Walls Says Everything
Confused about which paint is best for your project? Don’t skip the research. The type of paint you choose is just as important as the color, and can have a major effect on the character of your room. Read on to learn more about each type of paint — and potentially prevent a time- and money-consuming mistake.
The majority of wall paint sold today is water-based, but oil-based paint remains popular for glossy woodwork, doors, and furniture, as well as demanding surfaces such as floors.
Be cautious when switching to a water-based paint if the surface has previously been coated with an oil-based product, as the new paint may not stick. In this situation, Sherwin-Williams recommends washing the surface and then roughening it all over with a medium to smooth grit sandpaper—making it clean, dry, and dull in order to prevent peeling of the new coat.
Advantages of water-based paints
- low VOCs (low levels of toxic emissions)
- easy cleanup with water
- quick drying
- an elastic, flexible finish resistant to cracking
- stable color over time, without yellowing
For those instances when an oil-based paint would traditionally be preferable, but you desire a water-based product, a number of companies have introduced “waterborne enamels” or “waterborne alkyds.” These paints look and behave much like oil-based options because they have good leveling qualities for a smooth finish.
Advantages of oil-based paints
- attractive gloss
- good “leveling” (brush strokes fill themselves in to create a smooth finish)
- hard, durable finish
Sheen options vary by manufacturer, but share some common characteristics.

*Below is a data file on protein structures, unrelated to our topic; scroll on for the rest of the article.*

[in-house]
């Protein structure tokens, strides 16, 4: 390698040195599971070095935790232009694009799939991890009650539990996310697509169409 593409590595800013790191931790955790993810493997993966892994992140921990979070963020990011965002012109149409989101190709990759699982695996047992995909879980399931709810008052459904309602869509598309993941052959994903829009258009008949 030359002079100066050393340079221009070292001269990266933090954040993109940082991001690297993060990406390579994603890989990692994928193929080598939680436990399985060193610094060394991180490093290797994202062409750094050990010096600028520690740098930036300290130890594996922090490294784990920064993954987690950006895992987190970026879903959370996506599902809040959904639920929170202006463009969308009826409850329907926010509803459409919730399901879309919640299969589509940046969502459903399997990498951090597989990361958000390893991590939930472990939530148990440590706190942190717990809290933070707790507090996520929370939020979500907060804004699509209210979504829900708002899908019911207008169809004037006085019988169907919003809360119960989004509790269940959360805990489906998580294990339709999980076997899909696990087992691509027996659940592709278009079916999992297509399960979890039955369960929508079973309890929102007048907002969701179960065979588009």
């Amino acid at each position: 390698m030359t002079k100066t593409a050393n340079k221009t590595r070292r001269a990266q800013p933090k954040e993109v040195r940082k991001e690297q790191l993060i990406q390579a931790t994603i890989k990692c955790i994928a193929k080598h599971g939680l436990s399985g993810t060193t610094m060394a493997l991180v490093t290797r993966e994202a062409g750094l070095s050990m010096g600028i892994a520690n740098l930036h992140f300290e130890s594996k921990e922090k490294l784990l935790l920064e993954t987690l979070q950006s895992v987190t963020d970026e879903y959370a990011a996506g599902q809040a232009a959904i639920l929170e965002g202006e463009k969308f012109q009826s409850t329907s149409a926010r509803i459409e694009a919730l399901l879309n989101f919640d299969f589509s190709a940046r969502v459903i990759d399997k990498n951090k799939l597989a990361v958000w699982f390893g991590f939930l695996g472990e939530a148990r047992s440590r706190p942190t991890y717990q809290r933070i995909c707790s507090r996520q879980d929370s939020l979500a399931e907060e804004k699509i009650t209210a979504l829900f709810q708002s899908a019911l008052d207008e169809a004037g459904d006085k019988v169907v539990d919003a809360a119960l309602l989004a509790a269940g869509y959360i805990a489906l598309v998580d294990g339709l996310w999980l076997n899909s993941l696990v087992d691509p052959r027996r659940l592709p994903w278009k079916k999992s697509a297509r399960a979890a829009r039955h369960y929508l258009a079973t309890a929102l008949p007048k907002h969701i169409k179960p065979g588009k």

As durability improves across all sheen levels with newer paints, many people are finding creative ways to mix and match them. “We’ve noticed that customers are becoming more experimental in their use of paint finish, to create real impact and texture within a scheme,” says Farrow & Ball director Sarah Cole. “Try painting a stripe of full gloss on a matte wall in the same color to create a striking, textured look,” she suggests.
- is the least reflective sheen available
- has a velvety texture
- helps hides imperfections in walls and ceilings
- offers great depth of color
- is generally considered the standard sheen for walls
- can sometimes be difficult to clean
Eggshell and satin paint (satin is slightly glossier than eggshell):
- have some reflectivity
- offer improved durability
- are frequently used in demanding environments, like kitchens and bathrooms, where easy cleanup without a highly glossy finish is desired
Semi-gloss and gloss paint:
- are the most reflective sheens
- are highly durable and stand up to multiple cleanings
- are traditionally used on baseboards, moldings, and doors
- can make a statement, but also highlight imperfections